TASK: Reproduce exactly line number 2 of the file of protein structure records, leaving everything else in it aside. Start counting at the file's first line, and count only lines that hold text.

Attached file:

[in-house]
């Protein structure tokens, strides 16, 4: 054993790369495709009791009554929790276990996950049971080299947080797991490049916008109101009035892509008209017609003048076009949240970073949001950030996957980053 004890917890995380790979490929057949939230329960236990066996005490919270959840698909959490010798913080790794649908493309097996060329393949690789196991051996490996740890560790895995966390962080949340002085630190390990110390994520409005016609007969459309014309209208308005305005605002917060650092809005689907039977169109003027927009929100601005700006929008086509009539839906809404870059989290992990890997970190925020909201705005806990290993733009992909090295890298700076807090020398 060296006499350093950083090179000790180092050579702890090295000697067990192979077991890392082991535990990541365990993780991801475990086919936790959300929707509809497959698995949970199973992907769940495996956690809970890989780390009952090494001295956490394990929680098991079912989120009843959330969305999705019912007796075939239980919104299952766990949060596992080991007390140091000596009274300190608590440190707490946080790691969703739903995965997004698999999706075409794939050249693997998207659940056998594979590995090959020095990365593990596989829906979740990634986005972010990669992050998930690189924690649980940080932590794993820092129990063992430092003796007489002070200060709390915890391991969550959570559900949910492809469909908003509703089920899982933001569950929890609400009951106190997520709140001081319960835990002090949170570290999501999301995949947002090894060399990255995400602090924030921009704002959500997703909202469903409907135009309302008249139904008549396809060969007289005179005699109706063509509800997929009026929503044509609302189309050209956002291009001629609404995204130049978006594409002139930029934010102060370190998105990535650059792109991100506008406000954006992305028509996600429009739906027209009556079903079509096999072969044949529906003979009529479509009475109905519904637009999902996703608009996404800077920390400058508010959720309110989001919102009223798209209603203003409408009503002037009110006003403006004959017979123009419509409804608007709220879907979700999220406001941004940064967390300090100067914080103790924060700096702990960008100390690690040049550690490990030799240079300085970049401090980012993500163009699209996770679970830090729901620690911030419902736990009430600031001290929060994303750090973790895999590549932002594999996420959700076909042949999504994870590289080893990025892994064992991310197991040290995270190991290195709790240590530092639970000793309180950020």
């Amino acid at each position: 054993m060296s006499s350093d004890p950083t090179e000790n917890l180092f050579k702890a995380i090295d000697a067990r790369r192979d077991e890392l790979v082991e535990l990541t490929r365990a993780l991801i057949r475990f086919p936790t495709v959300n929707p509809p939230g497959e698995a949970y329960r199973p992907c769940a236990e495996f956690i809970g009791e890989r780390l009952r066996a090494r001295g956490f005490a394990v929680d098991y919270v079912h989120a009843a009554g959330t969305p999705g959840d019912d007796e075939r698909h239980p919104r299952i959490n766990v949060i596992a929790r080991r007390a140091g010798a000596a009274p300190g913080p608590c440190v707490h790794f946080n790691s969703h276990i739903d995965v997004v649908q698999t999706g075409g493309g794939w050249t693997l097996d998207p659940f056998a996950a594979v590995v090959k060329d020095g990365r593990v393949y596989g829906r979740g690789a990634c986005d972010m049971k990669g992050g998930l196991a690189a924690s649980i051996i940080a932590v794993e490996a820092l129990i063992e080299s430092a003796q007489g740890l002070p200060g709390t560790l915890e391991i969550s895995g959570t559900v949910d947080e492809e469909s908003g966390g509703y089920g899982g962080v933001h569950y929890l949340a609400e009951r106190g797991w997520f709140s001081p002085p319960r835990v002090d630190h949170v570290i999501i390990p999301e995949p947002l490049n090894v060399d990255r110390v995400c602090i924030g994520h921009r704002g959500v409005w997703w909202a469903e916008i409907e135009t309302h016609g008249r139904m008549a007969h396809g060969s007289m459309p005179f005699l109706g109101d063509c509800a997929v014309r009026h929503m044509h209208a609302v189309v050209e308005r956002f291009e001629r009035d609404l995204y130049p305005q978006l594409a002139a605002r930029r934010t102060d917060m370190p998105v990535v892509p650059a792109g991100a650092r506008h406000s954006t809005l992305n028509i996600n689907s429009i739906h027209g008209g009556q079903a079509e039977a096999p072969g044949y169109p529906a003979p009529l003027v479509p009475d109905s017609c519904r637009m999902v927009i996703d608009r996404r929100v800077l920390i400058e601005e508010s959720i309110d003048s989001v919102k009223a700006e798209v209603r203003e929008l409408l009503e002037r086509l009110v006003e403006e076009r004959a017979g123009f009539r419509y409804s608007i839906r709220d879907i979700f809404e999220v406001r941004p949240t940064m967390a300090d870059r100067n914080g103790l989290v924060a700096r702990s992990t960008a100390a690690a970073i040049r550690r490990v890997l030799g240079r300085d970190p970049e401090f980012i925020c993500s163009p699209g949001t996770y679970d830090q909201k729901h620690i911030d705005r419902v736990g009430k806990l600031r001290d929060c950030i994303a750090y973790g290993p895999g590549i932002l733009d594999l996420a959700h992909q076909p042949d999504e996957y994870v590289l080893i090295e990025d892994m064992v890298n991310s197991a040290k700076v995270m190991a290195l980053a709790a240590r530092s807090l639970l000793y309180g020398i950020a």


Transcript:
């Protein structure tokens, strides 16, 4: 054993790369495709009791009554929790276990996950049971080299947080797991490049916008109101009035892509008209017609003048076009949240970073949001950030996957980053 004890917890995380790979490929057949939230329960236990066996005490919270959840698909959490010798913080790794649908493309097996060329393949690789196991051996490996740890560790895995966390962080949340002085630190390990110390994520409005016609007969459309014309209208308005305005605002917060650092809005689907039977169109003027927009929100601005700006929008086509009539839906809404870059989290992990890997970190925020909201705005806990290993733009992909090295890298700076807090020398 060296006499350093950083090179000790180092050579702890090295000697067990192979077991890392082991535990990541365990993780991801475990086919936790959300929707509809497959698995949970199973992907769940495996956690809970890989780390009952090494001295956490394990929680098991079912989120009843959330969305999705019912007796075939239980919104299952766990949060596992080991007390140091000596009274300190608590440190707490946080790691969703739903995965997004698999999706075409794939050249693997998207659940056998594979590995090959020095990365593990596989829906979740990634986005972010990669992050998930690189924690649980940080932590794993820092129990063992430092003796007489002070200060709390915890391991969550959570559900949910492809469909908003509703089920899982933001569950929890609400009951106190997520709140001081319960835990002090949170570290999501999301995949947002090894060399990255995400602090924030921009704002959500997703909202469903409907135009309302008249139904008549396809060969007289005179005699109706063509509800997929009026929503044509609302189309050209956002291009001629609404995204130049978006594409002139930029934010102060370190998105990535650059792109991100506008406000954006992305028509996600429009739906027209009556079903079509096999072969044949529906003979009529479509009475109905519904637009999902996703608009996404800077920390400058508010959720309110989001919102009223798209209603203003409408009503002037009110006003403006004959017979123009419509409804608007709220879907979700999220406001941004940064967390300090100067914080103790924060700096702990960008100390690690040049550690490990030799240079300085970049401090980012993500163009699209996770679970830090729901620690911030419902736990009430600031001290929060994303750090973790895999590549932002594999996420959700076909042949999504994870590289080893990025892994064992991310197991040290995270190991290195709790240590530092639970000793309180950020």